Next Wednesday at the National Press Club in Washington, D.C. the State Government Leadership Foundation is sponsoring a half-day conference (brochure, PDF) on the role of state attorneys general. Highlights include a debate between AEI's Michael Greve and former Maine AG James Tierney, and a debate between DaimlerChrysler's Steven Hantler and trial lawyer Richard Scruggs. At least five sitting AGs are confirmed participants.
November 2005 Archives
And Judge Eldon Fallon has suggested that the case will last only two to three weeks in his courtroom, rather than the seven-week trials we've seen so far. The nine-person jury (six members, three alternates) was selected in under two hours. An early AP report yesterday uncritically repeats plaintiff's claim that Dicky Irvin was in "very good health", even though, as Point of Law readers know, that's not true.
Unlike the Ernst trial, we won't see opening statements accusing Merck of being a cash machine; Fallon announced he wouldn't allow prejudicial attacks like that. Nevertheless, plaintiff's attorney Andy Birchfield suggests some interesting "science": "It didn't matter what the dose was. It doesn't matter how long you took it," he told the jury, thus propounding the fascinating theory that Vioxx is a miracle drug that has the same effect if one takes one pill or 550. (And, of course, if Birchfield's theory is true, there's no reason to take Vioxx off the market, because all those who have already taken a single Vioxx pill are just as "doomed" as those who are taking it continuously.) Birchfield used part of his hour-long opening statement to talk about Dodgeball Vioxx, which we discussed Nov. 10.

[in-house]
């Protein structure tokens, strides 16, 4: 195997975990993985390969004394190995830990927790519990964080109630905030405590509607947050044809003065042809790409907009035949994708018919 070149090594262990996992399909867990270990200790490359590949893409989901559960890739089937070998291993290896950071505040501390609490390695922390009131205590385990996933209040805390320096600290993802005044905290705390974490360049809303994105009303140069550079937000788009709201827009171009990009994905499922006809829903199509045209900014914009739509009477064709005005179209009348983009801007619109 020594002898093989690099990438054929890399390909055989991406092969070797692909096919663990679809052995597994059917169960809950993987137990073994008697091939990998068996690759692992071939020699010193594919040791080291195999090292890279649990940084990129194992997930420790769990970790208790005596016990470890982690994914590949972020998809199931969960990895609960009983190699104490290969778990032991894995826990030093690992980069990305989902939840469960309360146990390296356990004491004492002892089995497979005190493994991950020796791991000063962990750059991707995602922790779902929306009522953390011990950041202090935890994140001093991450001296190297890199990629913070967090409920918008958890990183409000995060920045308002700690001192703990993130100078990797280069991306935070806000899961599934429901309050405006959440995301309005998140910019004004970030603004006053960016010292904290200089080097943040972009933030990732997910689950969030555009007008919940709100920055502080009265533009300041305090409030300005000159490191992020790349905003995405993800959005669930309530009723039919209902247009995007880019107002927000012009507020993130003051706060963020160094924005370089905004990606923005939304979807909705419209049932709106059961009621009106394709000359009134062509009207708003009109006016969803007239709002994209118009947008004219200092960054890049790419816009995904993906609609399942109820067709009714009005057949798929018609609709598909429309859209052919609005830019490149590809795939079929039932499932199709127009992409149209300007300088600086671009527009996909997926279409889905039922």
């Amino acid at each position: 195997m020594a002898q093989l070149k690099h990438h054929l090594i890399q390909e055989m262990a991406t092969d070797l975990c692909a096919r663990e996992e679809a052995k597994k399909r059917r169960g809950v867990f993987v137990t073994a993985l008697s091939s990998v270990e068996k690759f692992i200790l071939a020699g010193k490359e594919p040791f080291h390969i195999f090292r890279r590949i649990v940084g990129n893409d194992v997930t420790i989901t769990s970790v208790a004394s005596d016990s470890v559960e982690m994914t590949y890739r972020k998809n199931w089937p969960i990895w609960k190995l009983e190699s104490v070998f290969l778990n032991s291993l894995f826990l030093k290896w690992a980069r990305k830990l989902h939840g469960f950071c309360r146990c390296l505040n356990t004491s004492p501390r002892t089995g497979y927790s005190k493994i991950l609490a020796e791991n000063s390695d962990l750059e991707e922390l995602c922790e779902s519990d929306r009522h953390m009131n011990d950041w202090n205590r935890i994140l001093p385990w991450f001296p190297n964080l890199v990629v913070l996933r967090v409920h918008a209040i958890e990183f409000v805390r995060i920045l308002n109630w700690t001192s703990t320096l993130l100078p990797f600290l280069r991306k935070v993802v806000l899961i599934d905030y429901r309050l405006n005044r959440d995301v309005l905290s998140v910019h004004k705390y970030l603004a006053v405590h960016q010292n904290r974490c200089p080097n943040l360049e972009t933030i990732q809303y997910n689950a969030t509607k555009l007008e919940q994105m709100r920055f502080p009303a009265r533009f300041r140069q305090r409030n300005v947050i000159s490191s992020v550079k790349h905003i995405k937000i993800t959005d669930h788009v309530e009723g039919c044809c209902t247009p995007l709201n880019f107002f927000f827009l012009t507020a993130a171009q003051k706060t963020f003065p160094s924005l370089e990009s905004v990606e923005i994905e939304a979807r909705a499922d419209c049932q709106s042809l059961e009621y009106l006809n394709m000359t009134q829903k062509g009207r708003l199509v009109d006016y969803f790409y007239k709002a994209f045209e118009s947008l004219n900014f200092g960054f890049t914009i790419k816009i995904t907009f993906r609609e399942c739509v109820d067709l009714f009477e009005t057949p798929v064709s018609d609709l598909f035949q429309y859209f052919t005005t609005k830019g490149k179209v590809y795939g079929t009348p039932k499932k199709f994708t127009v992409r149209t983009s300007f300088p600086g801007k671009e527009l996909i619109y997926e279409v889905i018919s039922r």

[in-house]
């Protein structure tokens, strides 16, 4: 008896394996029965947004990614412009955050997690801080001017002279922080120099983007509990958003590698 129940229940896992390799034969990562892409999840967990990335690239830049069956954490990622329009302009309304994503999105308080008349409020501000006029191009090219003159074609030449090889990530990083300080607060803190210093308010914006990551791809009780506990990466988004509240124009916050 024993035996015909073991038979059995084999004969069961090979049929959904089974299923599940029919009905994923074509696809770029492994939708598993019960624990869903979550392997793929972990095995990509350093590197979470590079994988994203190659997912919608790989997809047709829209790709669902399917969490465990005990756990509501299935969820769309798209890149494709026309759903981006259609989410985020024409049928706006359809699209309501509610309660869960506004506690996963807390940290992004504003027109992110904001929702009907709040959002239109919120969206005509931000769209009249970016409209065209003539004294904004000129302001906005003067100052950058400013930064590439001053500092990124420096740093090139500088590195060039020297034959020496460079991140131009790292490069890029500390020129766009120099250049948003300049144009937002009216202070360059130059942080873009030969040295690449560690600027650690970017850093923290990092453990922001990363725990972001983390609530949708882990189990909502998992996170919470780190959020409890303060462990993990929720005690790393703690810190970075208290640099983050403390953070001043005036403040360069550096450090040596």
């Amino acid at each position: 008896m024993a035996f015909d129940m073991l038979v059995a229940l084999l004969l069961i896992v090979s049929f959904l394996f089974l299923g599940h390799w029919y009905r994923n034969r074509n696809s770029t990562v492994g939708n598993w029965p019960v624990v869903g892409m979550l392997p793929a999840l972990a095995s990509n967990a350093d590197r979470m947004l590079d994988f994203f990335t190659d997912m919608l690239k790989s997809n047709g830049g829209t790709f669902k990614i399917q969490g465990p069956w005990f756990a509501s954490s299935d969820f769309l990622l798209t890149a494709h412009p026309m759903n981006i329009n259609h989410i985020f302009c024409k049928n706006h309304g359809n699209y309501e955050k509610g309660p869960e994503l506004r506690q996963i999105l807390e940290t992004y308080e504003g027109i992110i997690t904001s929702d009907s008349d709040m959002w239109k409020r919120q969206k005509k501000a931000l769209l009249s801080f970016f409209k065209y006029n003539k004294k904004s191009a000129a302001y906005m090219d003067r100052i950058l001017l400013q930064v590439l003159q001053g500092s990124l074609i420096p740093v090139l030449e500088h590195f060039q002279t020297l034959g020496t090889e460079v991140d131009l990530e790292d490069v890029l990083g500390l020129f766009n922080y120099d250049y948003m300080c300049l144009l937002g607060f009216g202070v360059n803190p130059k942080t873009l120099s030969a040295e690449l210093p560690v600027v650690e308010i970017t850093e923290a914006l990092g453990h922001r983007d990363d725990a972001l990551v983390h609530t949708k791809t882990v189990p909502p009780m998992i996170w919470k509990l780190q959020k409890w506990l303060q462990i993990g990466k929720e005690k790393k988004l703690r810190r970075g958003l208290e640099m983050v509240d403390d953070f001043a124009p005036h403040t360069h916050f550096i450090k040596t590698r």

(Anne Belli, "Expert testifies Vioxx can cause deadly clots", Houston Chronicle, Nov. 29; Matt Daily, "Widow's lawyer says Vioxx killed Florida man", Reuters, Nov. 29; AP/Forbes, Nov. 29; Peter Geier, "Vioxx Litigation Goes Federal", National Law Journal, Nov. 29; "Merck Is Likely to Win First Federal Vioxx Suit, Lawyers Say", Bloomberg, Nov. 29; George E. Jordan, "Vioxx cases face tougher litmus test", Star-Ledger, Nov. 27; Heather Won Tesoriero, "Judge's Ruling Tempers Merck's Hopes for Trial No. 3", Wall Street Journal, Nov. 25 ($)). We covered the Daubert rulings in the Plunkett case on Nov. 23; as Evan Schaeffer points out, the National Law Journal inaccurately reports as if these motions had not been decided yet, though the plaintiffs still need to worry how the Fifth Circuit will handle an appeal.
The sloppiness of the plaintiffs' experts can be seen in AP report on the lead-off witness, Dr. Benedict Lucchesi (Sep. 20):
"I think it is highly likely that Vioxx contributed to Mr. Irvin's heart attack," said Lucchesi, who testified at the two other Vioxx trials.